I have found that placing the electronics in the bag in single layer, not overlapping each other, minimizes the chance of extra checks, as the Xray operator can see neatly and clearly what is inside, item by item. I usually pack in 3 layers: clothes at bottom, then electronics, then non-electronic travel items.

Sometimes when they see a larger than normal amount of electronics they will ask me to take all or some of it out I pack each set of things in separate zip-lock plastic bag so they are easy to take out, see and put back in (for work or at the airport). Often when they ask this, they are genuinely amazed how much stuff comes out of my bag ;-)

Definitely bring along a printed event flyer, meeting information, your participation information printed out, conference program with your name on it, etc. it will help describe the situation in case they have questions. A few times having some papers about what I'm doing has saved the day at the airport.

Good luck. Post some photos of your stuff in this thread when you get there...
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Old May 22, 18, 1:24 pm
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Someone else suggested 'take a copy of Make: magazine with you'. Well... who does print copies anymore? Oh well. i do have some hard copy Communications of the ACM i can take with me. Almost as good
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Old May 23, 18, 9:00 am
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I think the most useful advice is to pack it all nearly. Coil your cables and use velcro or twist cable keepers. Stack the components neatly. A camera bag with movable dividers can be very helpful in keeping your components organized and making them look innocuous. I actually created an insert tray for a carry-on size roller bag, which I use for all of my electronics (camera gear, computer, tablet, phone, batteries, chargers, cables, and even a power strip and extension cord). I am firmly convinced that I've never had a hand inspection of that bag solely because its contents are stacked neatly and can be seen easily in the x-ray.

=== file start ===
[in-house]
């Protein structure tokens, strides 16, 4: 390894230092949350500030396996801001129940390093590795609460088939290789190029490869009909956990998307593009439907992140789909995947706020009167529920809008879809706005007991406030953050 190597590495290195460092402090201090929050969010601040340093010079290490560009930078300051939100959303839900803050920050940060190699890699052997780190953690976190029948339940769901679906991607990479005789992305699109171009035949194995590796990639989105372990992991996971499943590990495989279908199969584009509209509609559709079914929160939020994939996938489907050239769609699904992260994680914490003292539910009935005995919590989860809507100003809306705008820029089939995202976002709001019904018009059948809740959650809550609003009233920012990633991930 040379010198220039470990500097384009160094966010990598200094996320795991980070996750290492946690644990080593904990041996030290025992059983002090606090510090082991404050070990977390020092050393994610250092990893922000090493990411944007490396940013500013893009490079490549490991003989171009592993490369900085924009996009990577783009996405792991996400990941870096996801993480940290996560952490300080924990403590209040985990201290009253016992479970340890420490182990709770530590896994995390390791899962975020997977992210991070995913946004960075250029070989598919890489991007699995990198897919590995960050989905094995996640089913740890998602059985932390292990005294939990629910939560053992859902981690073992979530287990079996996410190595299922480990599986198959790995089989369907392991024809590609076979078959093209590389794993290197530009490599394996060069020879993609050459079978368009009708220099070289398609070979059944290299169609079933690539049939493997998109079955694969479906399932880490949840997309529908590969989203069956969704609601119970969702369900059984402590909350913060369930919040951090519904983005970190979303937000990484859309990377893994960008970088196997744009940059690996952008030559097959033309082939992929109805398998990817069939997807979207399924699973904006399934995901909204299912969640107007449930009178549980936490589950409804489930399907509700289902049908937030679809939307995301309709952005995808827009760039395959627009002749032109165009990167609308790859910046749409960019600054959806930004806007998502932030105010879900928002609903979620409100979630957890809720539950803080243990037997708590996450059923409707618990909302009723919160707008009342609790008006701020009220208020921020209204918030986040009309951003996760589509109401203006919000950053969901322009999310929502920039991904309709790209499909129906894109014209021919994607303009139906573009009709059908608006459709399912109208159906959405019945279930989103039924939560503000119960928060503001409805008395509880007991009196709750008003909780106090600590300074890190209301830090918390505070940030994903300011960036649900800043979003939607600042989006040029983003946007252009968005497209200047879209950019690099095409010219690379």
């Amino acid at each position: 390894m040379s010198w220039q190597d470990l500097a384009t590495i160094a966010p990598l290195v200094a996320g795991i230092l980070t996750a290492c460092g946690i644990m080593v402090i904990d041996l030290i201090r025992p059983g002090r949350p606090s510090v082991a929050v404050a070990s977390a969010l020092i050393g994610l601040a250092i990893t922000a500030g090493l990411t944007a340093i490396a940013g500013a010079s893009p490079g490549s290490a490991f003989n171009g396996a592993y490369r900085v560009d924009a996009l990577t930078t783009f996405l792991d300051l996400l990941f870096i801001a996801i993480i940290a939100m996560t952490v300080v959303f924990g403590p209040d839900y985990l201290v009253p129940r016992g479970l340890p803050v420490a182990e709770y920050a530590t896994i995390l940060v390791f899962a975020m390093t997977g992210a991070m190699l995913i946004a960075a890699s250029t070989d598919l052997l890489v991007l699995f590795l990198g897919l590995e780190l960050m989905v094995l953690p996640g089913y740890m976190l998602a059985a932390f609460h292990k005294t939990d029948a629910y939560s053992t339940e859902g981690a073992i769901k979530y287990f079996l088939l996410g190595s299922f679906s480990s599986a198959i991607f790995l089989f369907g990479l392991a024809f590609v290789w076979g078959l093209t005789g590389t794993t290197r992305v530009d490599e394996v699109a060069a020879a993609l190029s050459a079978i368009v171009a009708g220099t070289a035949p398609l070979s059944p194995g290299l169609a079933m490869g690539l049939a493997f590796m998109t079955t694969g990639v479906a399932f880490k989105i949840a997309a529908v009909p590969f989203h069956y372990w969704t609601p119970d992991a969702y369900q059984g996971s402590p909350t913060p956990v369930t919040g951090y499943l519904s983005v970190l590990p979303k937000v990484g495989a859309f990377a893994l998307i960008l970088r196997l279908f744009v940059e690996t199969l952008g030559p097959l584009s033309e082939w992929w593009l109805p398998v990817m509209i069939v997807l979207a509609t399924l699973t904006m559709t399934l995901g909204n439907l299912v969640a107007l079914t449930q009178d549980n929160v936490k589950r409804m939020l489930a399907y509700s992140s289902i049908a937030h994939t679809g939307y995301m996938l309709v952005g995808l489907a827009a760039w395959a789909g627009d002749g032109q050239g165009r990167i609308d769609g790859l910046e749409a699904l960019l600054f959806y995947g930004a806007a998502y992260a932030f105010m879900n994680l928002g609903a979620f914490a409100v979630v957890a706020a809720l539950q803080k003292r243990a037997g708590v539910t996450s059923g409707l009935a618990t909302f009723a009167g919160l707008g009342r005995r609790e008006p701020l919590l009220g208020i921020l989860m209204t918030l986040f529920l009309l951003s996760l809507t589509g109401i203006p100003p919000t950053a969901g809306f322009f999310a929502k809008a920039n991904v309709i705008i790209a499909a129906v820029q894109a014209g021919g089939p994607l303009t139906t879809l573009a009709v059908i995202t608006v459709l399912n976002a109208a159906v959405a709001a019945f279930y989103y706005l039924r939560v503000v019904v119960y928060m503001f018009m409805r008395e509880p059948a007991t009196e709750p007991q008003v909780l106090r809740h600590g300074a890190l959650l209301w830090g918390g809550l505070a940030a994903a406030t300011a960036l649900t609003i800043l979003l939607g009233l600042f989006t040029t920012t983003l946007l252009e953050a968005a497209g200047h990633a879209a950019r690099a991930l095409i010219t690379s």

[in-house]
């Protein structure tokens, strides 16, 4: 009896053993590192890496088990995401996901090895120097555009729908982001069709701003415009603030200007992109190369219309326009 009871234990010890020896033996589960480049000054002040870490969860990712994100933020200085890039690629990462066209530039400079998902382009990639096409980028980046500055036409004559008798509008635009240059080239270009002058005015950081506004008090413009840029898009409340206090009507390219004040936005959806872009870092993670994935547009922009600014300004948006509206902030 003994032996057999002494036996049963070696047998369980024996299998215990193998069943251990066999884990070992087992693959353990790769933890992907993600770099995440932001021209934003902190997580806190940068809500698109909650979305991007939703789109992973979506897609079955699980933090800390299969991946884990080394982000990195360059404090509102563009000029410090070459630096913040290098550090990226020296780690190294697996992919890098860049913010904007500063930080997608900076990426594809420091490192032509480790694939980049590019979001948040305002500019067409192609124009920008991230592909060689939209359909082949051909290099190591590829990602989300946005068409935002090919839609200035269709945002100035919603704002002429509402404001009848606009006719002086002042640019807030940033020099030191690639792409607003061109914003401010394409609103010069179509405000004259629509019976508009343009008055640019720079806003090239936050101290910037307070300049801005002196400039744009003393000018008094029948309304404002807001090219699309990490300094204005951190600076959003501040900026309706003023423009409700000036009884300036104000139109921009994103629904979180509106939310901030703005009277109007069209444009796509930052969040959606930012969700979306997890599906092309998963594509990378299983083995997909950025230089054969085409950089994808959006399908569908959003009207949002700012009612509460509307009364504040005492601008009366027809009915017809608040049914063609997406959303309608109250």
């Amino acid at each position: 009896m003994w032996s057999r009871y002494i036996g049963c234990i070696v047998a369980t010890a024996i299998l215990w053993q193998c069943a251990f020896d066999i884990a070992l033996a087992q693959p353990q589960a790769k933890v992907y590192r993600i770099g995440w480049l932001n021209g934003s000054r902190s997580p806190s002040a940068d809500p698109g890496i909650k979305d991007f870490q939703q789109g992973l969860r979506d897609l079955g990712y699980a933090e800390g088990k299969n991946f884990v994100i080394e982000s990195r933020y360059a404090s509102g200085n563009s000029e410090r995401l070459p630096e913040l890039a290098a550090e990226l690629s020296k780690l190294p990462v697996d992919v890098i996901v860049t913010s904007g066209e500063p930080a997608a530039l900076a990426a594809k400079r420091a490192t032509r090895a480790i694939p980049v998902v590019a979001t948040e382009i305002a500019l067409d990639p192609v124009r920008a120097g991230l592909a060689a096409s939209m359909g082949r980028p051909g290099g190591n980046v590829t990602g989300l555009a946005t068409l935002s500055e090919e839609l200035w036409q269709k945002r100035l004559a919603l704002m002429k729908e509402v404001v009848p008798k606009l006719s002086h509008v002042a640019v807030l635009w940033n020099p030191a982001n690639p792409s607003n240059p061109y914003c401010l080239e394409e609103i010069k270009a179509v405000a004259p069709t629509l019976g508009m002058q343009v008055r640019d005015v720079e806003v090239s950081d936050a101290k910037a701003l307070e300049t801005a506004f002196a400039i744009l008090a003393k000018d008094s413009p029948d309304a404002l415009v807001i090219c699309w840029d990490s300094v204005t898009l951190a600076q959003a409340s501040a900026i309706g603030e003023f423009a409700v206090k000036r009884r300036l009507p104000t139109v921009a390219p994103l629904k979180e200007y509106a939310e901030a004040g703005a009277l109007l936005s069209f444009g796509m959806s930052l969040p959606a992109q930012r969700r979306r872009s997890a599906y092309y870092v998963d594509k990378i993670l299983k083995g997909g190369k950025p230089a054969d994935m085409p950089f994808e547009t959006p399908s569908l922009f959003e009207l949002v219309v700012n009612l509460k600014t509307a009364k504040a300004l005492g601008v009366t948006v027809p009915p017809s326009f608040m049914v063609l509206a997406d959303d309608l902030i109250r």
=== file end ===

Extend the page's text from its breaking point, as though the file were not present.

There is another wrinkle, however - there is an intermittent policy in place that all electronics larger than a cell phone must be removed from bags for individual inspection, so any of your components that are bigger than a phone should be packed to facilitate easy removal in case it becomes necessary. It sounds like all of your components are smaller than a phone, so you probably won't need to take them out, but it always pays to be prepared.
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Old May 29, 18, 8:06 am
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In true TSA style... what got me stopped was not the electronics... it was my event water bottle on the way back. It was metal.